lated to the suburbican see of Frascati. Having been seized with a serious illness in 1887, he was brought to England in the Spring of the following year. He died on 16 Sept. 1892 at Hatch Beauchamp, a villa on the London Road, in the extreme outskirts of Brighton, and was buried at Arundel on 1 Oct.
[Oscotian, 1888, p. 47, with portrait; Illustrated London News, 24 Sept. 1892, p. 390; Times, 17 Nov. 1892; Men of the Time, llth edit.; Tablet, 24 Sept. 1892, p. 481.]
HOWE, GEORGE AUGUSTUS, third Viscount Howe (1725?–1758), born in 1724 or 1725, was the grandson of Scrope Howe, first viscount Howe [q. v.], and the second but eldest surviving son of Emanuel Scrope Howe, second viscount Howe (d. 29 March 1735), by his wife, Mary Sophia Charlotte (d. 13 June 1782), said by Horace Walpole to be an illegitimate daughter of George I, by Charlotte Sophia, countess of Darlington (d. 20 April 1725), wife of John Adolph, baron von Kielmansegge (d. 15 Nov. 1717). Kielmansegge was master of the horse to George I as elector of Hanover. Richard Howe, Earl Howe [q. v.], and William Howe, fifth viscount Howe [q. v.], were the third viscount's younger brothers. George succeeded his father as third viscount in the Irish peerage in 1735, and was returned to the English parliament for the town of Nottingham on 30 June 1747. He was re-elected in April 1754, retaining the seat until his death.
In January 1746-7 Howe was nominated one of the officers to take part in the campaign in Flanders as aide-de-camp to the Duke of Cumberland (Gent. Mag. 1747, pp. 45, 103). On 1 May 1749 he was nominated lieutenant-colonel and captain in the first foot guards; on 25 Feb. 1757 he attained the rank of colonel, and was placed in command of the 60th foot or Royal Americans. With this regiment he arrived in Halifax in July. On 28 Sept. he was appointed colonel of the 55th foot, recently raised for service in the American war, and received the local rank of brigadier-general in North America on Dec. 29. Pitt nominated Howe second to Brigadier-general James Abercromby in command of the force destined to capture Ticonderoga and Crown Point from the French, and thus open the route by Lake Champlain for the invasion of Canada. He trusted that Howe's vigour of mind would compensate for Abercromby's lethargic temperament, and knew that Abercromby placed implicit confidence in him. Howe introduced several reforms into the English force, among others inducing the officers to dress like the men to avoid a repetition of Braddock's disaster, when the officers were picked off by the enemy's marksmen. On 5 July 1758 the English force proceeded down Lake George, and disembarked at nightfall at Sabbath Day Point. Thence Howe proceeded next morning by land to find a practicable route to Fort Ticonderoga. On arriving at Trout Brook, two miles from the outlet of the lake, he was killed in a skirmish with a French detachment, possibly shot by his own men in the confusion. His fall paralysed Abercromby, who afterwards failed before Ticonderoga. Howe was buried at Trout Brook in a dense forest, the spot being marked by a simple headstone bearing his name, which together with his remains was discovered in 1890 (Newcastle Weekly Chronicle, Suppl. 2 Jan. 1892). A monument was erected to his memory in Westminster Abbey by the colony of Massachusetts, designed by James Stuart and sculptured by Peter Scheemakers. He was unmarried and was succeeded as fourth viscount by his brother Richard. An engraved portrait of Lord Howe is contained in Entick's 'General History of the late War,' 1779, iii. 209.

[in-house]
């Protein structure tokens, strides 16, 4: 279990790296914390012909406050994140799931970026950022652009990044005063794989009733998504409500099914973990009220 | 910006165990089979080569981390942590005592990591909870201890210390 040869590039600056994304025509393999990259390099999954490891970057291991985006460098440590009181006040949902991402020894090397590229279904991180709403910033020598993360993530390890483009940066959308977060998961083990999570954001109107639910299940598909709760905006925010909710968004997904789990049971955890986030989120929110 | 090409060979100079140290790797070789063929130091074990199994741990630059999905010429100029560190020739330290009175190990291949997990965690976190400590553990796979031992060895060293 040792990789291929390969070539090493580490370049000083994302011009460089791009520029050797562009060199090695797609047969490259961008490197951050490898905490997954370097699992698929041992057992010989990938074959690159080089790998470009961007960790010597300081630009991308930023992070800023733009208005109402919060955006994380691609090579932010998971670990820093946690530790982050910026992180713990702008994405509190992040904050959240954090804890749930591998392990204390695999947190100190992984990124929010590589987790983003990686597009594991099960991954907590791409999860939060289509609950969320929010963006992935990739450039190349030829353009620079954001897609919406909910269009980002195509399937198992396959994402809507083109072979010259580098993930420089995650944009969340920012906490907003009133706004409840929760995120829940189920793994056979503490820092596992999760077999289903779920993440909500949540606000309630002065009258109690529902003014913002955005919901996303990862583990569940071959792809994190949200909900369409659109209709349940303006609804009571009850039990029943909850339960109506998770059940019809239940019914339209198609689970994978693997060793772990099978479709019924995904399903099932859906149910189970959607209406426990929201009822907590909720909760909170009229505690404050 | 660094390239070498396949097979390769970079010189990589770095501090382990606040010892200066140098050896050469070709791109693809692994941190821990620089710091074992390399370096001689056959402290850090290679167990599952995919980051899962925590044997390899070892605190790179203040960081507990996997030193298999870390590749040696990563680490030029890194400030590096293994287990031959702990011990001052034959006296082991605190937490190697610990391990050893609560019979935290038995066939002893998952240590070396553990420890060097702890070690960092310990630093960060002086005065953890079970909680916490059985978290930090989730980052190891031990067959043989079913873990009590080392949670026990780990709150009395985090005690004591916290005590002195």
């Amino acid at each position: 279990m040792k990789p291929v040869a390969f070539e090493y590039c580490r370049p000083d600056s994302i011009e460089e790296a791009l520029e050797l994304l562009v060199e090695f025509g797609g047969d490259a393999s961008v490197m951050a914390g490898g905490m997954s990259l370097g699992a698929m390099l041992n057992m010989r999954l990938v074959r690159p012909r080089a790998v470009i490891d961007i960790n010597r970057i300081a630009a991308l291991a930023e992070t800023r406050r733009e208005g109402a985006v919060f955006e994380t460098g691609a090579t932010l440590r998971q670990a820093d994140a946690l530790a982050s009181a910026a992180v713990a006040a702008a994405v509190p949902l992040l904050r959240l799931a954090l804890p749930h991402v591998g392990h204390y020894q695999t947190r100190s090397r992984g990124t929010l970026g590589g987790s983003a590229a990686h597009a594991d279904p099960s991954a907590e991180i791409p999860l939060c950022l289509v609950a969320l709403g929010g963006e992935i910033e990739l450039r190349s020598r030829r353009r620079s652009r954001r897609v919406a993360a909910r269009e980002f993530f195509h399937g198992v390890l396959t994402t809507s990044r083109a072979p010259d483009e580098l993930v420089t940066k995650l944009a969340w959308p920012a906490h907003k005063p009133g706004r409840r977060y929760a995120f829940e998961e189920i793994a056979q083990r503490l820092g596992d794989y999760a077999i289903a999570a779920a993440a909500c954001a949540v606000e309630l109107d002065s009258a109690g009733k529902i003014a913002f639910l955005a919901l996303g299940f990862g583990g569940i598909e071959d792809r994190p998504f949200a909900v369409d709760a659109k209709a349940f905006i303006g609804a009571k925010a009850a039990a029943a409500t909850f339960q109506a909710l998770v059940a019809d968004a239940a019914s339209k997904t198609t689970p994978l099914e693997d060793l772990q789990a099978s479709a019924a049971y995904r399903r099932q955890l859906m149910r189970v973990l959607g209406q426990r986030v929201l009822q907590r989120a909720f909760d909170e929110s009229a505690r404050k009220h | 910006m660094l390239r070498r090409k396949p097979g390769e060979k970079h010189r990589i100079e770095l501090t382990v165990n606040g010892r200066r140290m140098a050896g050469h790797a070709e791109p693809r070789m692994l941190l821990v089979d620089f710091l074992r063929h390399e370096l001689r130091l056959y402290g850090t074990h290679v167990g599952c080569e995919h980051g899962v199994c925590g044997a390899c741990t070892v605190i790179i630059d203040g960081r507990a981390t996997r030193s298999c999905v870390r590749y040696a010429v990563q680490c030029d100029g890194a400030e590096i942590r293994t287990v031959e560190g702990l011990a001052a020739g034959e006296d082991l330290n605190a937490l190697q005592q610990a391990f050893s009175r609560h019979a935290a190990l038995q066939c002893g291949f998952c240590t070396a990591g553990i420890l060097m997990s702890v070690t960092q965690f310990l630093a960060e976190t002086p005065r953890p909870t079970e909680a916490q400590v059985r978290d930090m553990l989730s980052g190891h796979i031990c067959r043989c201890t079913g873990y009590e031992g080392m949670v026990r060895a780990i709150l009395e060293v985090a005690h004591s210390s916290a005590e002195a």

[G. E. C[okayne]'s Peerage; Collins's Peerage, 1812, viii. 144; Mante's History of the late War in America, 1772, pp. 146-7; Cutter's Life of Putnam, New York, 1847, pp. 88-9; Williams's Hist. of Vermont, Burlington, 1809, i. 406, 505; Pouchot's Memoirs upon the late War, ed. Hough, Roxbury, 1866, i. 109-12; Rogers's Journals, 1765, pp. 105-14; Reminiscences of the French War, Concord, 1831, pp. 179-80; Watson's History of Essex County, 1869, pp. 84-9; T. Hutchinson's Hist. of Massachusetts Bay, 1749-74, ed. J. Hutchinson, 1828, pp. 70-1; Lossing's Life and Times of Schuyler, New York, 1872, i. 145-52; Mrs. Grant's Memoirs of an American Lady, 1846, pp. 175-80; Stanley's Memorials of Westminster Abbey, 1882, p. 237; Official Return of Members of Parliament; Notes and Queries, 2nd series iv. 129-30, viii. 86, 7th series ix. 87; Walpole's Letters, ed. Cunningham, 1857, vol. i. p. civ; Chesterfield Letters, ed. Bradshaw, 1892, iii. 1209; Chatham Correspondence, 1838, i. 339; Annual Register, 1758, pp. 72-3, 17621.94; Gent. Mag. 1758, pp. 389-90.]
HOWE, HENRY (1812–1896), actor, whose real name was Henry Howe Hutchinson, was born of quaker parents in Norwich on 31 March 1812. After some experiments as an amateur under the name Halsingham, he made his debut at the Victoria theatre in October 1834 as Rashleigh Osbaldistone. At east-end and suburban theatres he played Antonio in the 'Merchant of Venice,' and Tressel in 'Richard III;'